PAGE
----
The men blinked in disbelief and laughed with embarrassment until one was pushed forward by his friends. He looked at Sahjeed, the Chief nodded and then turned away.

The woman tried to move away as he came behind her, but he held her hips and thrust against her until he made entry. She made no sound but looked up as the other women turned their heads and watched.

The second guard mounted her and still she did not move or make a sound. The watching women stood and moved around in front of her pointing and laughing.

The third guard was a large man who had fought well and killed and was full of him self. He did not immediately come into her, but grasped her breasts from behind her and roughly squeezed and rubbed until she cried out. The women laughed. He brought a huge calloused hand around her thigh and between her legs and moved his hand back and forth. With his hand still there, he came close up behind her, grabbed a handful of her hair with his other hand and then plunged inside her, grunting and thrusting so that she was lifted with each thrust. Sounds began coming from her throat as the women cheered and clapped; she screamed and rose to accept him time and time again until finally he fell on top of her and forced her to the ground.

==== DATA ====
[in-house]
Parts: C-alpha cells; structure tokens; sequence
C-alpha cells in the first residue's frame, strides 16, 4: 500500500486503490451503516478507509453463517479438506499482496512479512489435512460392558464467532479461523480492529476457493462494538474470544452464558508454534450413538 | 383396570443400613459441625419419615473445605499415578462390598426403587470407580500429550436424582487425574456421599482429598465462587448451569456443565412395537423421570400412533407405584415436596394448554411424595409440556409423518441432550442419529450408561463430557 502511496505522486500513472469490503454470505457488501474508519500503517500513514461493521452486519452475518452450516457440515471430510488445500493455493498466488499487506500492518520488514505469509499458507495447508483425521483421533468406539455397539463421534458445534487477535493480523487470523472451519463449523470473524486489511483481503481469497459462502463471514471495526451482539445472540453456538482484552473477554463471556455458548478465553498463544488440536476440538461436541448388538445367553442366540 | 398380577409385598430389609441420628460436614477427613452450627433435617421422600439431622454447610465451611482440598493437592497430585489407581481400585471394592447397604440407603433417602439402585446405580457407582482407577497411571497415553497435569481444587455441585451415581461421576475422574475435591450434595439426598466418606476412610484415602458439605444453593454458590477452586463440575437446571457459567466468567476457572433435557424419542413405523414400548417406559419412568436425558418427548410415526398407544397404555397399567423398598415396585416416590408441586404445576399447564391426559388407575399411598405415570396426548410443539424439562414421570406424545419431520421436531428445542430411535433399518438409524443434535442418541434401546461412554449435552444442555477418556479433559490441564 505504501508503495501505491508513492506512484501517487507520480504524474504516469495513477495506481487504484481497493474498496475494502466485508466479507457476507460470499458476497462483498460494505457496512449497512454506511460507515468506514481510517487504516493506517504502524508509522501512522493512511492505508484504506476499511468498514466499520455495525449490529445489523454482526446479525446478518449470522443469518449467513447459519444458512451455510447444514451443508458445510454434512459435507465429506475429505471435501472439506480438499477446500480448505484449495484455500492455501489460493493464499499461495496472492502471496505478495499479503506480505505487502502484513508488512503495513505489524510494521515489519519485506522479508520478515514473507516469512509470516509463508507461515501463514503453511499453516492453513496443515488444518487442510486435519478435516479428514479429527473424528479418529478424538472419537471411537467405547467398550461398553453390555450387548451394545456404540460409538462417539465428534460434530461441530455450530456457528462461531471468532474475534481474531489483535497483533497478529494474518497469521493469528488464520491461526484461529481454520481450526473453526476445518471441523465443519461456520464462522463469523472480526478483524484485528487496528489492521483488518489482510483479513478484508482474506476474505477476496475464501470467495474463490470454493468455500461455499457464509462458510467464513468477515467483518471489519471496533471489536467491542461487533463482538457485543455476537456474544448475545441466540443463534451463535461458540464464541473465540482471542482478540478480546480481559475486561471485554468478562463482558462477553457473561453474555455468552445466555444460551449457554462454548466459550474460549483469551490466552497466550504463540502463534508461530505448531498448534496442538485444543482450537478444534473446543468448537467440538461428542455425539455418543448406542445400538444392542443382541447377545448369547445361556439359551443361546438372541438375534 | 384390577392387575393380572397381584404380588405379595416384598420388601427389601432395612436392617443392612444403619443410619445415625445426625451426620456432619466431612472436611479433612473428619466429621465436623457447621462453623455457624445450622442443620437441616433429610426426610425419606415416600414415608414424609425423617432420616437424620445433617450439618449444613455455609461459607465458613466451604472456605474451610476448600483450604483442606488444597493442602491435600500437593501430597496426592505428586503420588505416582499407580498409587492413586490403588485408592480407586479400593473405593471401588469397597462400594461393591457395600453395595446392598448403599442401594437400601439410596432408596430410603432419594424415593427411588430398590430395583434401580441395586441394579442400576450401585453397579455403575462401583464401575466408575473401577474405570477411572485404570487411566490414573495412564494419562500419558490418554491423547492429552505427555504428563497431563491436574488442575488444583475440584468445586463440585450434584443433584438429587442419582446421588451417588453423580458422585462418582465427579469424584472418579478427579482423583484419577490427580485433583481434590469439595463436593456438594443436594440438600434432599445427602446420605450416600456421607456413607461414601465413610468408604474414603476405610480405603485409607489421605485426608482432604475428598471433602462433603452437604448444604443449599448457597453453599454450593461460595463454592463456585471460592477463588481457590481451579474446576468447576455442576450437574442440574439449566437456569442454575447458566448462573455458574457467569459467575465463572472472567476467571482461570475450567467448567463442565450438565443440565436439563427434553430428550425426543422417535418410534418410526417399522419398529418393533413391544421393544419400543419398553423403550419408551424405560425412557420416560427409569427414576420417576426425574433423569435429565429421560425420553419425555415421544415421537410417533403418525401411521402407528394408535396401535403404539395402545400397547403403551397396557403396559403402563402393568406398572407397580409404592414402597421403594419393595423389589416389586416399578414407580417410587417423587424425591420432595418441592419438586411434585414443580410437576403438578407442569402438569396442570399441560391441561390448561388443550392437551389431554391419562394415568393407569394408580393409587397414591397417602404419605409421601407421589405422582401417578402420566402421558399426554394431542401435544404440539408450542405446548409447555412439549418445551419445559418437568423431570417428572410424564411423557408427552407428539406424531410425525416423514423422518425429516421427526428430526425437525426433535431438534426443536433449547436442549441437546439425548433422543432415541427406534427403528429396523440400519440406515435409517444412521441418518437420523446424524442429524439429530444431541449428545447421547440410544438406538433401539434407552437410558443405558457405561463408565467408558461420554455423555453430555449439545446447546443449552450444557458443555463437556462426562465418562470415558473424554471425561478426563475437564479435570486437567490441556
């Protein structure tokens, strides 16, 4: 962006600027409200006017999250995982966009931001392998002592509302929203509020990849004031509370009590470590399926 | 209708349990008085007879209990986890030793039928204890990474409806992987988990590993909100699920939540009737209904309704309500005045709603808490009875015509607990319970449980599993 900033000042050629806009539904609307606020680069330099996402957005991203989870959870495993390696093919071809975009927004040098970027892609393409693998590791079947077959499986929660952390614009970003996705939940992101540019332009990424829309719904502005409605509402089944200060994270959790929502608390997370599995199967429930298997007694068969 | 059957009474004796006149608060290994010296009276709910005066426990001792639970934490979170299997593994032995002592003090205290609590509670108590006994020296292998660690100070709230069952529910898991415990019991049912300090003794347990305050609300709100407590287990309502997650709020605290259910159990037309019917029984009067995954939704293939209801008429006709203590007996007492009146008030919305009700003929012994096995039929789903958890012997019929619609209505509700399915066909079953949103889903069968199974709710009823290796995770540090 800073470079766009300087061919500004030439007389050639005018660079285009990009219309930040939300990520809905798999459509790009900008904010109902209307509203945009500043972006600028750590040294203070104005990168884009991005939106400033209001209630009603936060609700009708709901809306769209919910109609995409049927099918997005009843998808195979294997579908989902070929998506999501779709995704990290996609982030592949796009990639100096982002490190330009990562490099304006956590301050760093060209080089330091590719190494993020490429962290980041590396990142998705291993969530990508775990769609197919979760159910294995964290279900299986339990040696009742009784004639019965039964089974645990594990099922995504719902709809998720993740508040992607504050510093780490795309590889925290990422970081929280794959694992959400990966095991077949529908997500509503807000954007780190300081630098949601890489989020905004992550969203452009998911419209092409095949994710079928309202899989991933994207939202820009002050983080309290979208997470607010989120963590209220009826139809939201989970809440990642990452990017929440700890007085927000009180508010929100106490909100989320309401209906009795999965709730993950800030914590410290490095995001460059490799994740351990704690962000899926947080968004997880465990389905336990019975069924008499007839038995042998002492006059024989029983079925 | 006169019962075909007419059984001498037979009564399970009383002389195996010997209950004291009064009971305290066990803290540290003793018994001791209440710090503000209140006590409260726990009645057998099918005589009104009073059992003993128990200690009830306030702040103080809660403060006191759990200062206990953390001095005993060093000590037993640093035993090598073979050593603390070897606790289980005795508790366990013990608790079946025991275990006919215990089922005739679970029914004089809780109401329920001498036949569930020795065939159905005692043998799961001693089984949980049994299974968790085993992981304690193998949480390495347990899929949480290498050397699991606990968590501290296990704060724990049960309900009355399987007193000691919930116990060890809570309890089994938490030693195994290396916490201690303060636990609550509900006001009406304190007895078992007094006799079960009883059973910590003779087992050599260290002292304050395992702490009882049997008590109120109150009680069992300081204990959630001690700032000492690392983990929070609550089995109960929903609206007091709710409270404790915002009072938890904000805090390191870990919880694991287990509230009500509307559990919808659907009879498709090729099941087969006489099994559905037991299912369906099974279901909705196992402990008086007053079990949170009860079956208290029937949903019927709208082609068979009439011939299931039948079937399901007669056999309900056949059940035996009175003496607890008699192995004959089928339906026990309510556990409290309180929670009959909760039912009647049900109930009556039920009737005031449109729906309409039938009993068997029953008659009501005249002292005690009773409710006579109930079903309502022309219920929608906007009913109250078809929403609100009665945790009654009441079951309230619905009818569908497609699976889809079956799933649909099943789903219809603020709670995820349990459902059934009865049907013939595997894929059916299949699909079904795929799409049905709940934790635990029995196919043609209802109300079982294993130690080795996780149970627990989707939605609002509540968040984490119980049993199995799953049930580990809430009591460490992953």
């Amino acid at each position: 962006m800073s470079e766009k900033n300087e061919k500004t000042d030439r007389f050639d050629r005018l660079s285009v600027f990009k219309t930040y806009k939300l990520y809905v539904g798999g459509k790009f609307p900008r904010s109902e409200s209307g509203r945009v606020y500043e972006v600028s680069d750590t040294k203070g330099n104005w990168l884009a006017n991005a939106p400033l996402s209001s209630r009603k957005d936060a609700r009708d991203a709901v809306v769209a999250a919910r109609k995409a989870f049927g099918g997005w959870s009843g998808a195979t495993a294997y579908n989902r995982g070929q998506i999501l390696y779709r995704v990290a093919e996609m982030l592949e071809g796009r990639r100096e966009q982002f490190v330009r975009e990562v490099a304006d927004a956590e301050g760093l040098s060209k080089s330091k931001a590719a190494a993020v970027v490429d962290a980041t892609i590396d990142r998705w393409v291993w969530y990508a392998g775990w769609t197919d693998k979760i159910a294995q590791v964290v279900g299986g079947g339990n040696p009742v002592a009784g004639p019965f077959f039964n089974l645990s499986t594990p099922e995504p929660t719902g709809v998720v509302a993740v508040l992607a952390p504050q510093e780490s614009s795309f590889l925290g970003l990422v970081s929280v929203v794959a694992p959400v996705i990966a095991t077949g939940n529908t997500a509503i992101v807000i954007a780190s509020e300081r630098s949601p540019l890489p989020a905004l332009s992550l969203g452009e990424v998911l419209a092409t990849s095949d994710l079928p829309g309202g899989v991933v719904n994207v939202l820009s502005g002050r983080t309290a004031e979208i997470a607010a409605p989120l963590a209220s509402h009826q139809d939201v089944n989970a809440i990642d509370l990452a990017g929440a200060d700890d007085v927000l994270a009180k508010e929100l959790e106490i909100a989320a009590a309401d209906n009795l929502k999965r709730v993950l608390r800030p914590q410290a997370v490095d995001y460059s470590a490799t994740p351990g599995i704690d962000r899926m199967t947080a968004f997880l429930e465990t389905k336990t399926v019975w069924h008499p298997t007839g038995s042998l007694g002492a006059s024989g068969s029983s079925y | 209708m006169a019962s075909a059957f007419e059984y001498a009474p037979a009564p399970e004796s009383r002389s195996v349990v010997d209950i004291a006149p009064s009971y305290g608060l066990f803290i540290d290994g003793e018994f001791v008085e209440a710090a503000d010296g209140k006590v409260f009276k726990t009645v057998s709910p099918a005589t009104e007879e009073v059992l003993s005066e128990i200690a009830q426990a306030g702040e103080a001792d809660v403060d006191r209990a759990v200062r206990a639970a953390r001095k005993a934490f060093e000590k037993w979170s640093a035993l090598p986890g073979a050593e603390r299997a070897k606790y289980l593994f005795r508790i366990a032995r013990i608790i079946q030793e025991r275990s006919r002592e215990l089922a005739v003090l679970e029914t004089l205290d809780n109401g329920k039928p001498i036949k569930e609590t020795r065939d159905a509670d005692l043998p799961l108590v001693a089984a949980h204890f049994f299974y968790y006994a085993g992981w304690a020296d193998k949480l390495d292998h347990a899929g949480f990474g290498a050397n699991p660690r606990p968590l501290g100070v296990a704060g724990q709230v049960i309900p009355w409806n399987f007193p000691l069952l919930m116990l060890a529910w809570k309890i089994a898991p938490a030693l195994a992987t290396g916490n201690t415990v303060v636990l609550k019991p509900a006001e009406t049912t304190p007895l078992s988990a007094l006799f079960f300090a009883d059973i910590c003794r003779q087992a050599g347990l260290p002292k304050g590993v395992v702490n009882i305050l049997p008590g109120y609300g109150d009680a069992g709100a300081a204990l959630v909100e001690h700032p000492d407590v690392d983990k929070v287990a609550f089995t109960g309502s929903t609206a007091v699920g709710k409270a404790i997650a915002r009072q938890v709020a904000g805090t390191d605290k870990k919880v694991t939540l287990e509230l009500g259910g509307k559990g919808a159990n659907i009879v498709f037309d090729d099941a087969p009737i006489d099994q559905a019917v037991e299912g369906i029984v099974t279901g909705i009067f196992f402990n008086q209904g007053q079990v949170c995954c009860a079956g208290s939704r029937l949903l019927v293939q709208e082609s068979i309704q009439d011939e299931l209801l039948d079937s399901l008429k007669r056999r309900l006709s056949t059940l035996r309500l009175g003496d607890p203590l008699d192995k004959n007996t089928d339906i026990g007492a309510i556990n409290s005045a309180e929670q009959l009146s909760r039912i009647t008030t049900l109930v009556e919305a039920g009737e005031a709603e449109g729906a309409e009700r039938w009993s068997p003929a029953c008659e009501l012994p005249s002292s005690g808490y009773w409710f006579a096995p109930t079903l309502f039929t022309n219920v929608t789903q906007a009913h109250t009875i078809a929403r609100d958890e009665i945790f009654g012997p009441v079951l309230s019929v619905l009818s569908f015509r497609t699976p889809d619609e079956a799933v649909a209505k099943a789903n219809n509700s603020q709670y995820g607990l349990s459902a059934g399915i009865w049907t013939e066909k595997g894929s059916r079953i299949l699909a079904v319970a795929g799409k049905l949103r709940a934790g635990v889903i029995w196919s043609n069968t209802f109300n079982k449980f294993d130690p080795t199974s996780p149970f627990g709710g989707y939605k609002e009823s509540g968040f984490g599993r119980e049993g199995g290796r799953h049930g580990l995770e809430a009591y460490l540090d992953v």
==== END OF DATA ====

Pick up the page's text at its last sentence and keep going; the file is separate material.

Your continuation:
The Medicine Woman went to her and pulled her up by the hair and spoke loud and fast as the women fell silent. Ulla then dropped her head and kicked her side and turned to the women and spoke again, hard and fast.

She came before Sahjeed, dropped to her knees and bowed her head. “What needed to be done is done. The People of this Cave will follow you, not her. I serve the Chief.”

“Tell them to make ready to leave, we shall return early the next sun. We can reach the last cave while the sun still shines?” asked Sahjeed.

She did not even look at the sun, “It is very close my Chief, there will be much light left when we arrive. Ahh, you should take the big man with you to the next village or he will not be ready to travel at next sun.” The Medicine Woman gave Sahjeed a wry smile.

The final cave of the high ground people had no one watching the trail. Instead, there were children playing and goats grazing and small dogs running after laughing children.